11
Jul 02

His Wotanic Majesty’s Request

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Some Nordic Bands

In the past, whenever I thought of Nordic music, what came to mind were bands like Bathory, Mayhem, Burzum, and the like. You know the score – lunatic pagan Satanists who delight in baiting trendy people and burning down churches, part time musicians who end up killing each other or serving long terms in prison. But lately it seems like there is a whole new spirit to the music of the north, and a whole new slew of surprisingly good-natured Nordic bands. Lately I’ve found myself going to surprisingly many gigs by bands from greater Scandinavia. And you know what, I’m beginning to think the Nazis were right after all, and the and the Nordlanders are the true Overrace. But only in a musical sense – it’s a pity Hitler’s gang spoiled everything by invading foreign countries and killing people instead of forming indie bands.

It all started with my weekend of perky Swedes. First of all I went to Dublin’s Temple Bar Music Centre to see Soundtrack Of Our Lives. As you know, these are the space-pop phenomenon who are sweeping the world. They are fronted by a beardy chubster in a kaftan, and the rest of the band look like they¹ve all escaped from a charitable home for the terminally attractive. They are an appealing prospect live – Mr Chubster leaps around the stage giving good frontman, while everyone else in the band gives it loads as well. I was reminded a bit of seeing early Suede on stage – you have a band where everyone acts like they’re the front man. This kind of thing goes well with their poppy space rock, oh yes. Another amusing thing about the gig was the way every Swedish girl in Dublin seemed to be there. The concentrated raw power of their mad for it energy was kind of terrifying. I was sorry that the only Swedish phrase I know means “You are a Lesbian”, not the best conversation starter.

I’ve had SOOL’s most recent album, Behind The Music, for a while, a non-birthday present from my old friend and quaffing partner Andrew Farrell. And it had never really engaged with me as being that good. But at the gig I amazed myself with the amount of songs I recognised from the album, and since then it has become a favoured listening experience.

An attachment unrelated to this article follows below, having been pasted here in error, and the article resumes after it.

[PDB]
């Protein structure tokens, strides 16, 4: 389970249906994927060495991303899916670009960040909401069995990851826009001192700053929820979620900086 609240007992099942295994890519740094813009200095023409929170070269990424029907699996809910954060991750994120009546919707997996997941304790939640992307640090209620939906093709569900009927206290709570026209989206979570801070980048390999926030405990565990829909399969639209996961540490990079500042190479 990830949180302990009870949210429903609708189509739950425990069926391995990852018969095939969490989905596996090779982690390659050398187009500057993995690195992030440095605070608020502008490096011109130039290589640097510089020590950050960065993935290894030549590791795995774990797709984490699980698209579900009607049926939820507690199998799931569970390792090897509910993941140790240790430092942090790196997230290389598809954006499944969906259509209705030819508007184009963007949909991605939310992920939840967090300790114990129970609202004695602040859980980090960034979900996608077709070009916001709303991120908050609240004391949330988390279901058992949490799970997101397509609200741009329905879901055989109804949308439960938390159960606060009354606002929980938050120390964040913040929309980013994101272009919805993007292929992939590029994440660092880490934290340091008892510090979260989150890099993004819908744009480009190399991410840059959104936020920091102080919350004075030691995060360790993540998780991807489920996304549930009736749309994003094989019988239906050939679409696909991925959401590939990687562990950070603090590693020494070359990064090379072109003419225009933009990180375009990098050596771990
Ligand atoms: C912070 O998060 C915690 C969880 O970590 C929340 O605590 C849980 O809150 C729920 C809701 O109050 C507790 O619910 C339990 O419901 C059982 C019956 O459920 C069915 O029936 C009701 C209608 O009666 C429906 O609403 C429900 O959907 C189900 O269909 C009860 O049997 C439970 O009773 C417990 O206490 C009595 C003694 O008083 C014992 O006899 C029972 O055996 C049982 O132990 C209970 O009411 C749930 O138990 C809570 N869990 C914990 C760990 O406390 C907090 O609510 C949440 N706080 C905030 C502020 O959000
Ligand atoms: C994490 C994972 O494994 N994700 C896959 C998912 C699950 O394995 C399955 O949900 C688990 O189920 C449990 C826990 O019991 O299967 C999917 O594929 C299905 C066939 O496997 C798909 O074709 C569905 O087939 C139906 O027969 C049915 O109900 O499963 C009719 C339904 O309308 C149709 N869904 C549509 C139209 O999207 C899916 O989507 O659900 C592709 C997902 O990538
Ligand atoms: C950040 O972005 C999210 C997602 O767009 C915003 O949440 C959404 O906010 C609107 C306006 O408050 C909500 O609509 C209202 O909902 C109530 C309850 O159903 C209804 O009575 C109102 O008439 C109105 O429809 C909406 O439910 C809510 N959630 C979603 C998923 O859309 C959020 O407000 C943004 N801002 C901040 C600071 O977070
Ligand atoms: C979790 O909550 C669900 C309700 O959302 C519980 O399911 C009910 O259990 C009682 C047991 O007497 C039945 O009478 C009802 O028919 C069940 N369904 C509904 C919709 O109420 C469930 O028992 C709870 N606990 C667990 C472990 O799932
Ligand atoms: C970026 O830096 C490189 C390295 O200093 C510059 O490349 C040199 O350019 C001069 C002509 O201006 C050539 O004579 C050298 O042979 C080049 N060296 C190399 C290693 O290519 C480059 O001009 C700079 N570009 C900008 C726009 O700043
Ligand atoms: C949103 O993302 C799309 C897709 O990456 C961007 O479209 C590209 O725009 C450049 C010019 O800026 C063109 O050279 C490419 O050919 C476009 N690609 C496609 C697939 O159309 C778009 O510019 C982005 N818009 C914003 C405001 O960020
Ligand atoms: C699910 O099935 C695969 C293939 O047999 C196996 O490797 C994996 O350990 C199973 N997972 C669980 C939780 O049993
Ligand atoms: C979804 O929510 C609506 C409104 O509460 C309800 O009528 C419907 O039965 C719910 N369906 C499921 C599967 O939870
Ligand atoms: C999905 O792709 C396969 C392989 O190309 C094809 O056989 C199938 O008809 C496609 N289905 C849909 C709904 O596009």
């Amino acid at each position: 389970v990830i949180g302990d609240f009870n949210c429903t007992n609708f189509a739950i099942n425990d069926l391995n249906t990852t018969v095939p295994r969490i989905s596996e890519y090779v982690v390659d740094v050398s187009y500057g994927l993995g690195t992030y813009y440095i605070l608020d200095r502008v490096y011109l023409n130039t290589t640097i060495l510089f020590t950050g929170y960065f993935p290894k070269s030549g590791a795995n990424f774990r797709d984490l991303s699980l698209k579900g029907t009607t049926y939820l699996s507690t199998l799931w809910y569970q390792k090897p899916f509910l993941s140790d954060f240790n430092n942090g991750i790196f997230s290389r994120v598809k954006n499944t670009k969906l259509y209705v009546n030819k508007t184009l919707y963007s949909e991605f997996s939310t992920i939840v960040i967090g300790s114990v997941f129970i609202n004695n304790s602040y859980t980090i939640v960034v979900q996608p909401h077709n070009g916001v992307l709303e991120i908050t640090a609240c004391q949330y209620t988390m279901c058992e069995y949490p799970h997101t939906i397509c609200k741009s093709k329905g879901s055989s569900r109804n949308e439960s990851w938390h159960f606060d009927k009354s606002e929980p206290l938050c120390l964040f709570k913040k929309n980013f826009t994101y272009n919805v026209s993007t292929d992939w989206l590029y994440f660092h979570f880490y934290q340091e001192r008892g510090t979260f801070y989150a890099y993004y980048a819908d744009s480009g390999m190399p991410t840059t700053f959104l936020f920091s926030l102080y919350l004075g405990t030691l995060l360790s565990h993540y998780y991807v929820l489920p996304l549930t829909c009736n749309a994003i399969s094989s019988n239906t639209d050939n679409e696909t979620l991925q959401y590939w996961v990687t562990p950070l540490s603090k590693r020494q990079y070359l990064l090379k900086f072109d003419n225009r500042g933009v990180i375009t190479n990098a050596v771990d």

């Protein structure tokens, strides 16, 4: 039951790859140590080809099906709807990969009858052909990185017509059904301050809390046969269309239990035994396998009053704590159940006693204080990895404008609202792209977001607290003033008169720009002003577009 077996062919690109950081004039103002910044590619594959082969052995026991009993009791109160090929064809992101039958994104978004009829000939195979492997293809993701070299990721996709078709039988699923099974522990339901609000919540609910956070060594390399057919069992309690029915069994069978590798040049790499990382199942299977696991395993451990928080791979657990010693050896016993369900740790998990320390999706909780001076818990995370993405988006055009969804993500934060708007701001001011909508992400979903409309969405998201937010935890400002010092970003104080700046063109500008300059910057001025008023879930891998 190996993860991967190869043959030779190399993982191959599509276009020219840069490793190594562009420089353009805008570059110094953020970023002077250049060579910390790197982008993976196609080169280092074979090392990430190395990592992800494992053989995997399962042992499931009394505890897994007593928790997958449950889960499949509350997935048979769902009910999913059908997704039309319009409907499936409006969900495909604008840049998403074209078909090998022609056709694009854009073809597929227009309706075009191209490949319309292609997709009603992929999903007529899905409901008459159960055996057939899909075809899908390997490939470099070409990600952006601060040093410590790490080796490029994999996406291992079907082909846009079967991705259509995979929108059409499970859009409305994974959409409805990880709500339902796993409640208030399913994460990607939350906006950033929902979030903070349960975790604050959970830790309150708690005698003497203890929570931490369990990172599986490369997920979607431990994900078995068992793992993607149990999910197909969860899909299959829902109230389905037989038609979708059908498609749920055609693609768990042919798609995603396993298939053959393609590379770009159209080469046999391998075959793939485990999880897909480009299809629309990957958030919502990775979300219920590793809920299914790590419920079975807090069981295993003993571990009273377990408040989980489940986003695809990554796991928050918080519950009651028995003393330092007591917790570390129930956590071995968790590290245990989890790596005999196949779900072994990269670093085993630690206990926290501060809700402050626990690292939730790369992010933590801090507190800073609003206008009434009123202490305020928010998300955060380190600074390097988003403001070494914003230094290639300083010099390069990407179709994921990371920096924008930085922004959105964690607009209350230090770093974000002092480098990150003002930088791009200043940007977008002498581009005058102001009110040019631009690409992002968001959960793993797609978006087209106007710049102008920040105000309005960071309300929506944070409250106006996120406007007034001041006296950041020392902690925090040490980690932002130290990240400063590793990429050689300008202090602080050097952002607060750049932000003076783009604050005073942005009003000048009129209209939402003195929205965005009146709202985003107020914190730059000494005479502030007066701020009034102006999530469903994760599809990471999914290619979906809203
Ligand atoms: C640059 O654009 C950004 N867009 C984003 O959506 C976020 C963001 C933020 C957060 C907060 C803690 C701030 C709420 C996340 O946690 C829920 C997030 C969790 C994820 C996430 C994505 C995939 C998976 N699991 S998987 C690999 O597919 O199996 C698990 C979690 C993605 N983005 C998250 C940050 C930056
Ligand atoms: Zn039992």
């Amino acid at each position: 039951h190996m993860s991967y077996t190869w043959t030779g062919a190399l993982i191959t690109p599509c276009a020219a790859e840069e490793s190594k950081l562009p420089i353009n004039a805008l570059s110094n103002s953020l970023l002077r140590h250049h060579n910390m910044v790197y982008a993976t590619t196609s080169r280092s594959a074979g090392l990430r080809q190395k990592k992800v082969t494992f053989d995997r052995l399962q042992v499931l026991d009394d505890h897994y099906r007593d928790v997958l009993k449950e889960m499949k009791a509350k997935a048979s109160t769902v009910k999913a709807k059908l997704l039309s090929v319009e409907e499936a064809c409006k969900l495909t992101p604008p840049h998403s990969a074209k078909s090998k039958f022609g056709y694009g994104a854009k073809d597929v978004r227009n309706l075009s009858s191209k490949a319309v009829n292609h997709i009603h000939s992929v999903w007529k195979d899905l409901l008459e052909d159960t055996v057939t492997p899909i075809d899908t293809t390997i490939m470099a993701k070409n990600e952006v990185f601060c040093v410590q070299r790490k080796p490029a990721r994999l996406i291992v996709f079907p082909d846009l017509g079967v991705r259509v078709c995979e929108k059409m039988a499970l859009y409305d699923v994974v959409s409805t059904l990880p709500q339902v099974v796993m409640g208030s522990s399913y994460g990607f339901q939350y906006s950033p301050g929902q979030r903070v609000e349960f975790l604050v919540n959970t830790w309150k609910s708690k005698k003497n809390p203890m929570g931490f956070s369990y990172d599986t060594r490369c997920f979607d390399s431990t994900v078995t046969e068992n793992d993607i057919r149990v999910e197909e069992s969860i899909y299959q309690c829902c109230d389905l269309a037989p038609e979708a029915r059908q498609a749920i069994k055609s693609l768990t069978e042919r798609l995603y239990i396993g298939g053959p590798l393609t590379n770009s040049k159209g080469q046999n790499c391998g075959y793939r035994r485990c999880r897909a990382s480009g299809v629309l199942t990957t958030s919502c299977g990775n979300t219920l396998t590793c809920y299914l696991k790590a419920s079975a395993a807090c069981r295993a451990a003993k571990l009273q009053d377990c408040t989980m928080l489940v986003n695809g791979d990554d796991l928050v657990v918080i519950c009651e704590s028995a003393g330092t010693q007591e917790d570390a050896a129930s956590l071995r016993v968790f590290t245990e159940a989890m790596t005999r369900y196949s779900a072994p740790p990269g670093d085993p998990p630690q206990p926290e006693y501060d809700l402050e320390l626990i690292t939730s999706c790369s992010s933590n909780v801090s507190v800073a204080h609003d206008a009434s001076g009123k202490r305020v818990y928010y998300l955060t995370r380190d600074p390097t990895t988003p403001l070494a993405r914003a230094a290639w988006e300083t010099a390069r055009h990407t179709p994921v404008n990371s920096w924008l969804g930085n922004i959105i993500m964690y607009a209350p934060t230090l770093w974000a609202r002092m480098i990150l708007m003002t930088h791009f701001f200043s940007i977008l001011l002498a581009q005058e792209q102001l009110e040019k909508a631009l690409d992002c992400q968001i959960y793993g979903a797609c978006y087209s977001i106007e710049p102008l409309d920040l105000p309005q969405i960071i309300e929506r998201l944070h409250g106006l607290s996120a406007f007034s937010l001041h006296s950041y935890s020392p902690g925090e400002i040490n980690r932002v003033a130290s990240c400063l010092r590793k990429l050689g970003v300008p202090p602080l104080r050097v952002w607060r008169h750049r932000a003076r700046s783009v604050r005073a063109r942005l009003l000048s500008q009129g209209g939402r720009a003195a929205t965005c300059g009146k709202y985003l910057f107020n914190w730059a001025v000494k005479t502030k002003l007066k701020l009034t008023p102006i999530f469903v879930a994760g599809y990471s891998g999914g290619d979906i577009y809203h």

Anyway, two days later Rener and I saw The Hives play an open-air gig in the courtyard of Dublin Castle. Somewhat annoyingly, we had bought tickets for an indoors Hives gig, but they were then mysteriously added to the bill of a concert by Muse, a widely disliked band. First up on this open air festival style event was awful Irish band The Revs. The Revs are not a good band, combining all that is bad about one dimensional third division punk and sports metal. Still, they are young and were obviously living the rock dream playing on a lovely big stage, and the kids loved them. The kids don’t know shit, of course, but it seems somehow churlish to begrudge The Revs their fifteen minutes of fame merely on account of their awfulness. I would be slightly happier if their fifteen minutes of fame did not involve me having to listen to them.

Next up were The Hives. The Hives are G*R*A*T*E. It is a bit trendy in some quarters to scoff at them as some kind of karaoke punk band, a kind of Nordic Revs with better dress sense. There’s only one thing to say to people who hold that kind of opinion – The Hives are Law, you are crime. Live they do pretty much what you’d expect – the lead Hive jumps around like a hyperactive puppy (© David A. Simpson) while the rest of the band look sharp and play hard. One thing that you only really notice with the Hives when you see them live is they’re not all the kind of svelte Nordic elves you might have expected – the bassist and second guitarist are actually hulking chubsters. But they used their larger size to add extra weight to their stage presence, the bassist in particular applying an almost Sparks-esque air of studied impassivity to his demeanour.